He chose Willys’ parts for his sports car because of their excellent record for rugged manufacture and wear. He made arrangements with the factory to supply motors, axles and drive components while his own company planned to build a special sports car chassis. Along with “Shorty” Post, a well known free-lance automotive engineer, the Woodill Staff began chassis development.
It was at this point that Woodill decided to separate the body manufacture from the chassis construction and assembly. He planned to produce the frames and under-body components at the factory as well as actual assembly, but he decided to turn the production of the Fiberglas body over to more specialized hands. He chose the Glasspar Company because of their outstanding record.
Glasspar modified their standard design to give the Wildfire a different look, but the transformation was not unique. Even while Woodill was developing the frame for his first body, he was planning ahead to the time when he could develop a unique body style.
From the beginning, the Woodill engineers placed great emphasis on the chassis design and by this time Post, along with Glasspar’s Bill Tritt, has come up with a sturdy box-like frame with outriggers, which would fit all Willys’ parts into a neat, sports car package.
The first cars were made using this frame. Minor improvements were made as production moved along but the rugged construction was proving practical. A speed-up seemed assured when the sudden announcement of a consolidation between Willys and Kaiser occurred.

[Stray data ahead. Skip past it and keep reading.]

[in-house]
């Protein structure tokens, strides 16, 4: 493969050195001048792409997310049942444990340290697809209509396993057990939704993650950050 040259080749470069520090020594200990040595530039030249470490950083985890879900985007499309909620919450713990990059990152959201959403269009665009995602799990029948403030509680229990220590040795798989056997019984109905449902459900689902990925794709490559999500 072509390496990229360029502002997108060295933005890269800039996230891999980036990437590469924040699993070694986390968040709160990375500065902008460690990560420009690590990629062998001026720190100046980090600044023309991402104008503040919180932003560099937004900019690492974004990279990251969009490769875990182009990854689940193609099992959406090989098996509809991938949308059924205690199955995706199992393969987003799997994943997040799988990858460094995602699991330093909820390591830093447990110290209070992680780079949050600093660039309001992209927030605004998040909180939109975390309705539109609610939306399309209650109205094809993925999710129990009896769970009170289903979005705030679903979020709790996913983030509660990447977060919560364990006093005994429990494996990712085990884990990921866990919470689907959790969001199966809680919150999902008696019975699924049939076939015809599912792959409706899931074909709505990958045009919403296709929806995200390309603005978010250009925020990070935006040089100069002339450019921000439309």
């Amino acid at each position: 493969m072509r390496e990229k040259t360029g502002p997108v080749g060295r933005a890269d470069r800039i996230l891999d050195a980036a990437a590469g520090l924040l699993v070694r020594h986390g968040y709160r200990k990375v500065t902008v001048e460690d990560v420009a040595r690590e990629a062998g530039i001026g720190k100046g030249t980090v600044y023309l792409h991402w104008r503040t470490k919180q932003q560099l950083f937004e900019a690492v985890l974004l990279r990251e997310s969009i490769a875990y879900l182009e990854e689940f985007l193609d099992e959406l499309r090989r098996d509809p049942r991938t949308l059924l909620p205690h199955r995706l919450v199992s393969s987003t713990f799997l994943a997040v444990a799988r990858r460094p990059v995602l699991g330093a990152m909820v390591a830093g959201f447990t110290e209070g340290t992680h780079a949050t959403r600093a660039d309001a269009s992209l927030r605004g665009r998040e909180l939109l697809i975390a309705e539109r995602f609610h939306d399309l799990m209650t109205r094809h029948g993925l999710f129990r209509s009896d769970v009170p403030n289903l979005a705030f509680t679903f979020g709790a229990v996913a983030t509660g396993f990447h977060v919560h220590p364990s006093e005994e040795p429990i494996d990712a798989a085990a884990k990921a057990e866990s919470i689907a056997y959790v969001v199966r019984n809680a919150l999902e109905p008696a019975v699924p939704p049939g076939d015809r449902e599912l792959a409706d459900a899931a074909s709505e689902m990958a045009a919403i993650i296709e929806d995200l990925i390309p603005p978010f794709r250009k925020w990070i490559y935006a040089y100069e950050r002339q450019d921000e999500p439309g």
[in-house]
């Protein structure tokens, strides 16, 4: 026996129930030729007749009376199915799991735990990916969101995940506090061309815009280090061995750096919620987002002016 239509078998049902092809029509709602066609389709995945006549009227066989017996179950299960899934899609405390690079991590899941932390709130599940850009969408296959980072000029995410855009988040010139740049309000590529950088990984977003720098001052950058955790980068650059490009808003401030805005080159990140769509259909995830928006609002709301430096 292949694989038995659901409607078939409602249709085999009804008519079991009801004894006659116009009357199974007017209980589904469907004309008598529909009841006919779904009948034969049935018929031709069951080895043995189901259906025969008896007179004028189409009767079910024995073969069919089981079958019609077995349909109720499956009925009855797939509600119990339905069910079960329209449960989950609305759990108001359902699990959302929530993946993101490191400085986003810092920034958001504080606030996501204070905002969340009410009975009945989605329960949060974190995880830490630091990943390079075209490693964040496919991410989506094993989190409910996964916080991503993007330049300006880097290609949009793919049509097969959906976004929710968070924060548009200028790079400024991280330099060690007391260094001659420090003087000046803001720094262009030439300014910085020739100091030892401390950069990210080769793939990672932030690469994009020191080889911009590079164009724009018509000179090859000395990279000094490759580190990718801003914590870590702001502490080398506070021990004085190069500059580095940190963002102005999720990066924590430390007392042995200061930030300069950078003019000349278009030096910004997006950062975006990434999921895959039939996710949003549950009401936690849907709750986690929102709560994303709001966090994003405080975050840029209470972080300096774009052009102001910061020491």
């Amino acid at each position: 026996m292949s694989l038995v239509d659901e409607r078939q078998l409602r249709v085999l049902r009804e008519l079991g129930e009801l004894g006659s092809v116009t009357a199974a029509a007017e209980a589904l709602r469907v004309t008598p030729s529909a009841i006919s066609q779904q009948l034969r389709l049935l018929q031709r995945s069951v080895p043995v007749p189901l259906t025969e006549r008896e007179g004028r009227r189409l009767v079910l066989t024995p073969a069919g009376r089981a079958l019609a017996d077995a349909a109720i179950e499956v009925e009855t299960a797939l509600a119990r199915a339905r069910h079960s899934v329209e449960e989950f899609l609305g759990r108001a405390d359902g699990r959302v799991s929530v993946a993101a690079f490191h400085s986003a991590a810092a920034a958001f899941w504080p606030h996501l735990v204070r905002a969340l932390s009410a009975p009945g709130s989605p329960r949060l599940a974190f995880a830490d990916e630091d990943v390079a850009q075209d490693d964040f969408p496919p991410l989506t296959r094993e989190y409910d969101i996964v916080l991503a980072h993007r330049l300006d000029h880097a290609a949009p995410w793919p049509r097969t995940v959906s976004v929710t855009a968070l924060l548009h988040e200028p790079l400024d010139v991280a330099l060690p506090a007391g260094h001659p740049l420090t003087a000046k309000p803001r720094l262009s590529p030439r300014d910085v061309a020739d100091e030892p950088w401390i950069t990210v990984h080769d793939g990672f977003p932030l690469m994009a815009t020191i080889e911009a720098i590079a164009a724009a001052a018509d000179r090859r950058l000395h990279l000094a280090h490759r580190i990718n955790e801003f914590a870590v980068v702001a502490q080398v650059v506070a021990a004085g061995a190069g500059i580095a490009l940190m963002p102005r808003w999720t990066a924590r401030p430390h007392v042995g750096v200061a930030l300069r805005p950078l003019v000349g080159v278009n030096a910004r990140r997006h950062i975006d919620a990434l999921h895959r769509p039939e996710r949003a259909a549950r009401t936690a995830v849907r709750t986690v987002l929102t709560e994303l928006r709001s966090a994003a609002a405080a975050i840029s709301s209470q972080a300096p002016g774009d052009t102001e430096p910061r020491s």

In a sense, it left the Woodill group out in the cold. Woodill could still produce the Wildfire using the Willys’ parts but his work threatened to conflict with the Darrin K-F sports car. Woodill pulled out and decided that this was the time to cut back on production and bring out the new body design which he’d planned.
He shut down his production line, gambled for a time on the back orders which piled up, and commissioned Bill Tritt of Glasspar to design a new body. The new body was to be original in every respect, yet it was to be capable of mounting to any Detroit chassis as well as to the Wildfire frame.
In a sense it was a brave move for the company to make, cutting back on production at a time when they had begun to show a profit, but there actually was little choice in the matter. The announcement of the new body however, has stirred up such excitement in automotive circles that “Woody’s” gamble seems to have been well worth the effort.
The clean continental flair of Bill Tritt’s design has caught the imagination of the American taste. The saucy high rear fenders, combined with the smooth-contoured front air scoop, should make the Wildfire a very popular car.
The new body will continue to be fabricated at the Glasspar plant. They will produce from the Woodill mold and in a sense will function as a subsidiary of the Woodill plant. The Wildfire design will be exclusive with the Woodill Motor Company. It will not be related to the Glasspar car in either design or construction. Since the two companies are not related, a strong rivalry actually exists and the two designs will compete on the market. “The construction standards will be equally high on both autos,” says Bill Tritt, “for Glasspar intends to become a fabricating vendor as well as producer and we can only become this through workmanship.”
The original frame with the outriggers, which had been designed for the Willys’ version, could not be used with the new body. It was necessary to design a completely new frame for the job. The new Wildfire frame, designed by Bill Tritt, is constructed of sturdy square steel tubing.
At first the cross members were all made of the same square tubing, but the front cross member has been replaced with a stock Ford section. The other cross members are still made from the square tubing and are proving to be adequate. The reason for the change in the front was due to recent production experiments. It was found that the front transverse spring and rigid axle could be installed with greater efficiency when stock shackle mountings were used.